The other day, I happened to burst into song (something I do from time to time, to the embarrassment of my family and loved ones) with a few lines from “Señor Don Gato,” a song we used to sing in first grade. (It was the part about him jumping so happily that he falls off the roof and breaks his ribs, whiskers, and solar plexus.)
I couldn’t remember the last line of the verse, so I went onto the Internet, where I found several recordings on YouTube. And then I had to play them for my children as a relic of my long-vanished youth. They laughed — and promptly started singing it themselves. It was a Bonding Moment. Or something like that.
The Internet is an unequalled resource for taking trips down memory lane, either alone or in the company of those you love — and love to irritate with tales of Ye Gude Aulde Days. Many’s the time I’ve insisted to my children (and sometimes my wife, though I’m more cautious with her), “You have to come see/listen to [some specific cultural relic from the 1960s, 1970s, or 1980s]!” And they come, and watch, and shake their heads and walk away, muttering something about how it makes sense that I’ve turned out this way since I’d been exposed to that stuff while I was growing up.
My children — I hesitate to admit this — had never heard of The Brady Bunch before I told them about it. Or Gilligan’s Island. Or The Bee Gees. (Heck, I don’t think they’ve heard about The Bee Gees yet.) Or The Monkees. Or Saturday’s Warrior. They can’t tell you who are these children coming down like gentle rain through darkened skies. They don’t know the anguish of wondering: What about Naomi?
For that matter, I’m not sure my wife (5 years younger than me and an oldest child, so she didn’t have the corrupting influence of older sisters growing up) had been exposed to all those things either. I know for certain that she’d never heard In-A-Gadda-Da-Vida before our marriage — though strangely even after that gap in her knowledge was filled, she still doesn’t seem to appreciate its true importance. It is indeed a mystery.
The sad truth is that even I’m a cultural illiterate in many ways. Happily (or perhaps not), the Internet provides opportunities to catch things I missed the first time around. Have you ever watched Culture Club’s Karma Chameleon video? If not, you have a real treat to look forward to! Go — right now. Get on YouTube. I’ll be waiting.
There. Wasn’t that one of the most bizarre things you’ve ever seen? You had not truly lived until watching that video.
It works the other way too. Our oldest child is a connoisseur of webcomics, making recommendations for what different people of his acquaintance might like — including his mother and me — much the same way I used to recommend science fiction and fantasy books to my friends. We’ve become fans of homestarrunner.com. Our whole family can join in singing the theme song from Portal (courtesy of GLaDOS, the psychotic computer). We score high on the geek test at www.innergeek.us.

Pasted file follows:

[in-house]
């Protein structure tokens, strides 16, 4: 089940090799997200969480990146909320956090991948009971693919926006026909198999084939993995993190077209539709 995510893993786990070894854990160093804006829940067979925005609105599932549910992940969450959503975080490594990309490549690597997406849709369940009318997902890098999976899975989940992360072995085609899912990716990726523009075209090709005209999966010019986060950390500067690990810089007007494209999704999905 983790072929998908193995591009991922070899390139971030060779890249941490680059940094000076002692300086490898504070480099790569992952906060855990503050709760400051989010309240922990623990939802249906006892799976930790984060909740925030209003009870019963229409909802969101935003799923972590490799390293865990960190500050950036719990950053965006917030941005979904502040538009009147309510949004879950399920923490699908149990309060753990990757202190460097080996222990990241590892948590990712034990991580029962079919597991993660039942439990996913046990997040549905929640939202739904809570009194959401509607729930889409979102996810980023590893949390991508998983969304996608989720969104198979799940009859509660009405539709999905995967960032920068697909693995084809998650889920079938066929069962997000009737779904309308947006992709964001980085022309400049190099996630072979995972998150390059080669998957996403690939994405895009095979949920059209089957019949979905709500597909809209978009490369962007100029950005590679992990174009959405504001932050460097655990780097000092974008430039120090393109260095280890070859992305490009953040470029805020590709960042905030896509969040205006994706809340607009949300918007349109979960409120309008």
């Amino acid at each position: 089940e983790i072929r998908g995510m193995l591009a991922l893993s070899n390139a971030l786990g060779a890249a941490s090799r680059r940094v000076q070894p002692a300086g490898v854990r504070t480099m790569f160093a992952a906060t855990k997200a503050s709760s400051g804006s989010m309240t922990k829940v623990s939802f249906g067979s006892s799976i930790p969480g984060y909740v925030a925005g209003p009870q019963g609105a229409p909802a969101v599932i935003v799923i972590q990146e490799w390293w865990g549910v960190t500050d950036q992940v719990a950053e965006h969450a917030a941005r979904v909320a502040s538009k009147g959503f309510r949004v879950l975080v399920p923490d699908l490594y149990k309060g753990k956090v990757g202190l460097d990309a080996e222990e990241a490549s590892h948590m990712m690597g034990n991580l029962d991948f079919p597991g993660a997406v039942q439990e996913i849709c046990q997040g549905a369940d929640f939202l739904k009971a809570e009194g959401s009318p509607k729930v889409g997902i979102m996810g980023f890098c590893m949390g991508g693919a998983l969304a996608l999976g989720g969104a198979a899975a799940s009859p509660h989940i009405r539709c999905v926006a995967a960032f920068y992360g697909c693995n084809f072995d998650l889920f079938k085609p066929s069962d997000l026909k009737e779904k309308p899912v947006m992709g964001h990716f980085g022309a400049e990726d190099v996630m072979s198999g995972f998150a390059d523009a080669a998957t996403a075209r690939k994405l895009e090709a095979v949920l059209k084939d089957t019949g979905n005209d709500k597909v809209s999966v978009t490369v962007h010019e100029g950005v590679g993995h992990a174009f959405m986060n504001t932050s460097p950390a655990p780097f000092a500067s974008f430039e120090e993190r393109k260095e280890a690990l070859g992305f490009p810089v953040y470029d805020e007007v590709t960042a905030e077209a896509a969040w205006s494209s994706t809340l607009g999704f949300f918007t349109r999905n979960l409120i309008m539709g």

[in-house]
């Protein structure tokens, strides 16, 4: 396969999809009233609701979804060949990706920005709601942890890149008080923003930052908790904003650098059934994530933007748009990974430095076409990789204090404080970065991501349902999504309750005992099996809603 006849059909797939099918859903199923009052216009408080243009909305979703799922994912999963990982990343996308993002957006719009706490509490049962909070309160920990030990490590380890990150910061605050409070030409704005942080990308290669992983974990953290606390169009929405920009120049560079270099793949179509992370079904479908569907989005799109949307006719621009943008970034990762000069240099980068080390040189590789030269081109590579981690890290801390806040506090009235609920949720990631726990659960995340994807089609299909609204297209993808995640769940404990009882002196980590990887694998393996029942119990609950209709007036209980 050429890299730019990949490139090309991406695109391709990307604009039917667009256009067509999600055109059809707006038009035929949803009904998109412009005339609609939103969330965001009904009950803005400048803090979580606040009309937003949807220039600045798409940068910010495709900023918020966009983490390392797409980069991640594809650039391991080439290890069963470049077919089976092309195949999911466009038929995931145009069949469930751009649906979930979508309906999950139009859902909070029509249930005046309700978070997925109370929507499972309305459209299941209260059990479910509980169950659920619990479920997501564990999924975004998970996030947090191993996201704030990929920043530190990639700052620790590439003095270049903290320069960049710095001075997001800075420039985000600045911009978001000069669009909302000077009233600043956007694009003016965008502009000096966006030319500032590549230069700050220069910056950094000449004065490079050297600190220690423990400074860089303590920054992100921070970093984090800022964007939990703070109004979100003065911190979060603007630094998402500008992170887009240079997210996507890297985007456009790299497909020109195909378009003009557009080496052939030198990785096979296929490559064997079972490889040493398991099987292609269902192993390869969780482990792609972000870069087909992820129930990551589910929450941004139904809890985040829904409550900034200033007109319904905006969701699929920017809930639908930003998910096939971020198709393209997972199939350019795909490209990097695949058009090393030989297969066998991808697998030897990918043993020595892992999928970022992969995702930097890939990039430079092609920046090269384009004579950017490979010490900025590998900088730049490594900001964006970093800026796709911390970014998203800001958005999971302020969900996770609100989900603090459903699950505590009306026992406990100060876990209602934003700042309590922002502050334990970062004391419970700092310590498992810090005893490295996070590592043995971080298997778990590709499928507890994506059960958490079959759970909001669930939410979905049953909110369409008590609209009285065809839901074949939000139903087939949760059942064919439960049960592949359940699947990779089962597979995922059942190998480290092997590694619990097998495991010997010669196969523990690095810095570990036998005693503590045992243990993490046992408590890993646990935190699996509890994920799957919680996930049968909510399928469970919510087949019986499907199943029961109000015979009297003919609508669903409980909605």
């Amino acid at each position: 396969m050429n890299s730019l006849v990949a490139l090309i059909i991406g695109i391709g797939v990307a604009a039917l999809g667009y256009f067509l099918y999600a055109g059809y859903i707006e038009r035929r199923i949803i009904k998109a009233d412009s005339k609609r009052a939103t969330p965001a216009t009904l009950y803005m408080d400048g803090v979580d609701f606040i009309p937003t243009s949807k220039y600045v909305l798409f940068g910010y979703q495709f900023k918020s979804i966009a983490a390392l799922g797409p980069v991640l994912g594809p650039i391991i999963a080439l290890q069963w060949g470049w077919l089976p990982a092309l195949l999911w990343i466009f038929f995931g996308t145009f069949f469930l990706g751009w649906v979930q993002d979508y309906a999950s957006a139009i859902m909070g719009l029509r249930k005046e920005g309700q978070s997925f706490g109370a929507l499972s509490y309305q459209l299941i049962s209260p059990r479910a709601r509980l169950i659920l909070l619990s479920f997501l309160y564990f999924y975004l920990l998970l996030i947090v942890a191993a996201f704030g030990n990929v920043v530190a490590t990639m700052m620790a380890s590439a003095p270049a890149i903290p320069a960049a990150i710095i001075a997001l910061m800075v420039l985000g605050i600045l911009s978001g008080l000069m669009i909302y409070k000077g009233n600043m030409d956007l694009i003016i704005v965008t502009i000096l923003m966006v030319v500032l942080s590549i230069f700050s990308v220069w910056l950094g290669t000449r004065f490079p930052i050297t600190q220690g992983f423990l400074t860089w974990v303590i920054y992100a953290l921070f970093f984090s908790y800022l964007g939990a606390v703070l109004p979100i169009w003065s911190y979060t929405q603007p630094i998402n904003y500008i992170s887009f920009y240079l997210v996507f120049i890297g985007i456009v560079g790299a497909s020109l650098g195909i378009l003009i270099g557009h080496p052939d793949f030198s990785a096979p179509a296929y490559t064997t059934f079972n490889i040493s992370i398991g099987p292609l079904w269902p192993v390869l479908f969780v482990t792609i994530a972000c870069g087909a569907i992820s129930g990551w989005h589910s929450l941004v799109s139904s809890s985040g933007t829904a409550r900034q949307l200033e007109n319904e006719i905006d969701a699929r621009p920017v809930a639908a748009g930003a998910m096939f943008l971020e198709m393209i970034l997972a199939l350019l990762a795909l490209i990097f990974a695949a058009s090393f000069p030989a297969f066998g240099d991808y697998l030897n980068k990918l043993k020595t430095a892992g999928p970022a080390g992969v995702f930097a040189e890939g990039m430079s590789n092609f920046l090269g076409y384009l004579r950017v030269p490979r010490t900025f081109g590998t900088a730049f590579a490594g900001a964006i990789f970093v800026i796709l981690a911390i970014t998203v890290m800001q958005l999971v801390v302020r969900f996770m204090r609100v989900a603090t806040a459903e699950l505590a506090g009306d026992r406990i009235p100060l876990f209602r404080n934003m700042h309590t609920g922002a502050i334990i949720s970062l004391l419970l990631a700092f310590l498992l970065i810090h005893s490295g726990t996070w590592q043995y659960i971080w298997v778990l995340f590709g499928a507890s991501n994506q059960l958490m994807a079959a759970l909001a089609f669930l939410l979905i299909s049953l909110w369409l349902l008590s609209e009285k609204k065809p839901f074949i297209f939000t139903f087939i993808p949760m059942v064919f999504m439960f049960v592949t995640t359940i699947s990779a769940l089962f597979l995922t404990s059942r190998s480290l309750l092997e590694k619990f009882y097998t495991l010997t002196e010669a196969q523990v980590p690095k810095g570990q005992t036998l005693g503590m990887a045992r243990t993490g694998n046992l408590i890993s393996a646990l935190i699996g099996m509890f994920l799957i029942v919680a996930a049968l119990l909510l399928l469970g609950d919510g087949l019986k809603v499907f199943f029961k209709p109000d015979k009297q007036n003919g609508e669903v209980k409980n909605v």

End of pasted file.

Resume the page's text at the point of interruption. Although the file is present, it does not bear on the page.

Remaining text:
We don’t have a working television in our house. This isn’t a matter of principles, but rather laziness: we put up an antenna back when our youngest was still in the womb, but never drilled the hole in the wall to run the cable down to our television. It’s never seemed worth it since. He’s 10 now.
Which isn’t to say that we don’t have zombielike TV-watching-type behavior in our home. Our kids watch videos. They watch YouTube videos. They play video games. They watch YouTube videos of other people playing video games — something I can’t help but think takes passive involvement to a whole new level.
I’m not a great video game fan. I grew up at just the wrong moment to develop the dexterity needed to be any good at them. So that’s one bonding opportunity I pretty much miss out on. (Anyone who thinks family members can’t bond over video games hasn’t seen my brood.) And we’re all — I hesitate to admit — just a bit too flabby to do well with physical activities. I admire the families in our ward who go on 20-mile bike rides and run the decathlon together, but we won’t be joining them anytime soon.
The point is: my kids are true members of Generation whatever-we’re-up-to-now. (Klingon, maybe?) The Internet is where they live. But that doesn’t mean we can’t still do fun things as a family. If that involves looking up things together on the Internet — and snickering about the weird songs Dad used to sing in school Way Back When — then so be it.
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Jonathan Langford, www.langfordwriter.com, is a freelance writer and editor who lives in western Wisconsin with his wife and two children (his oldest is currently serving a mission in western Washington state). His first novel, No Going Back, a 2009 Whitney Award finalist for best general fiction by an LDS author, describes a Mormon teenage boy’s struggle to remain faithful despite his homosexual feelings. Langford is also coauthor of the Latter-day Saint Family Encyclopedia, published by Thunder Bay Press in November 2010.